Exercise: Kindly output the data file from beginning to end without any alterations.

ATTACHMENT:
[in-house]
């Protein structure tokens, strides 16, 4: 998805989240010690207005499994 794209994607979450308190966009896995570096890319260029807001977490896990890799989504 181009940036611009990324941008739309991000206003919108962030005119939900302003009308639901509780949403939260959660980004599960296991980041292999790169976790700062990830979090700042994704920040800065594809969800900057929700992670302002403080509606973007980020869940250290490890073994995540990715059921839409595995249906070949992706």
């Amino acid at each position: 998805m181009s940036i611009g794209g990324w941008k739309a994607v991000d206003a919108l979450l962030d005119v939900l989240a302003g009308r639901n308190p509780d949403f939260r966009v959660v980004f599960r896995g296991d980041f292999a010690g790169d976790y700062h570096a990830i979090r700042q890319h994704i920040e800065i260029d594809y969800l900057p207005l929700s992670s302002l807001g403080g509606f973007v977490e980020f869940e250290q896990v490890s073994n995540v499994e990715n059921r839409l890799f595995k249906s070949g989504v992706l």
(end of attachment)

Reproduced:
[in-house]
């Protein structure tokens, strides 16, 4: 998805989240010690207005499994 794209994607979450308190966009896995570096890319260029807001977490896990890799989504 181009940036611009990324941008739309991000206003919108962030005119939900302003009308639901509780949403939260959660980004599960296991980041292999790169976790700062990830979090700042994704920040800065594809969800900057929700992670302002403080509606973007980020869940250290490890073994995540990715059921839409595995249906070949992706």
């Amino acid at each position: 998805m181009s940036i611009g794209g990324w941008k739309a994607v991000d206003a919108l979450l962030d005119v939900l989240a302003g009308r639901n308190p509780d949403f939260r966009v959660v980004f599960r896995g296991d980041f292999a010690g790169d976790y700062h570096a990830i979090r700042q890319h994704i920040e800065i260029d594809y969800l900057p207005l929700s992670s302002l807001g403080g509606f973007v977490e980020f869940e250290q896990v490890s073994n995540v499994e990715n059921r839409l890799f595995k249906s070949g989504v992706l």